I cover a variety of SEO topics on Return On Now, but it is often important to take a step back and consider the full realm of online marketing.
While SEO is most important for presenting your best game face to the search engines, it is not the only variable at play. You also have to keep a close eye on usability.
Usability: What is It?
Usability is a very intuitive concept. Essentially, it answers the question of how easy it is for the average web user to navigate around the website?
- How easy or difficult it is to learn what the site is about on first entry
- How quickly it is to navigate to the most relevant content on the site (faster nav and fewer clicks is the goal)
- Whether buttons, navigation, and other interactive objects are placed where most users will be able to find them without undue frustration
Well managed usability provides the best possible experience for the readers. This is what we refer to a User Experience (UX).
Balancing User Experience with Search Engine Optimization
There are some common misconceptions about this topic among marketing types. The worst one is that you cannot balance UX and SEO without one of the two (or both) suffering in some way. This is simply not true.
The objective of building a site for both readers / users as well as the search engines is both reasonable and achievable. Sure, you may have to make some tradeoffs in how you architect your site or structure your content to accommodate both needs. But the key point is that minor tradeoffs between the two can result in major gains in user satisfaction, without causing undue negative impact to traffic volumes.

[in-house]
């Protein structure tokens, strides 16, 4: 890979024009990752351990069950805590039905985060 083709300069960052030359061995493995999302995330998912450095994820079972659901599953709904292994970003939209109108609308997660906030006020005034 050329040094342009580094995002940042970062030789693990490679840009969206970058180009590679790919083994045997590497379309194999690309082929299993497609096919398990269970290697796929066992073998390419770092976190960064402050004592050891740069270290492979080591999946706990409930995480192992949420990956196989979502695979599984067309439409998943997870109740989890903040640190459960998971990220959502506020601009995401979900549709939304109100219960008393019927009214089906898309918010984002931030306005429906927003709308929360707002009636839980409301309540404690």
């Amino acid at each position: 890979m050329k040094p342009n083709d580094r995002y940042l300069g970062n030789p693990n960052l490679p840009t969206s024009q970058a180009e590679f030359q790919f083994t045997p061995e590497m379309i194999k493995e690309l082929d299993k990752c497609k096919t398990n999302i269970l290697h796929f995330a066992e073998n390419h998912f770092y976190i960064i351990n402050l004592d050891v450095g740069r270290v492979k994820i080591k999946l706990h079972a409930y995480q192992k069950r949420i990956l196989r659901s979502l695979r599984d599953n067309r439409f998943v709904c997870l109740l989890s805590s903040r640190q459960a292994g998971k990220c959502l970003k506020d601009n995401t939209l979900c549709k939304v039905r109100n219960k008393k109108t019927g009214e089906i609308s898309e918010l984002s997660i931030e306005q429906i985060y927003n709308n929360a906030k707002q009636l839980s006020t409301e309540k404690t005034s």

Here are the 3 keys to balancing SEO and UX:
- Design your site layout, templates, and architecture for the REAL users. If the site provides a stellar user experience, traffic will come back and grow over time via word of mouth, sharing, and other means. It will also grow via SEO, as one of the factors in Google’s algorithm measures the overall usability of the site.
- Structure the content – the title, headers, body content, and image alt-tags – in the best way possible for the search engines. I’m not saying to write a bunch of keyword-stuffed gobblety-goop either. Write to communicate clearly to the average reader, but also be sure you are speaking in the language that people use to search.
- Craft your overall site content strategy to provide high value, regularly updated material. Particularly with a newfound focus on timing via the Google Fresh update (October, 2011), you cannot build a site and never touch it again. If you want to move up in the rankings, you need to offer relevant, timely, and shareable materials. Did I mention that you need to write for the readers and not the search engines?
You may hear from various sources that it is difficult or even impossible to balance SEO and user experience / usability. Those sources are simply misinformed. If you follow the guidelines above, you should be able to deliver on both goals.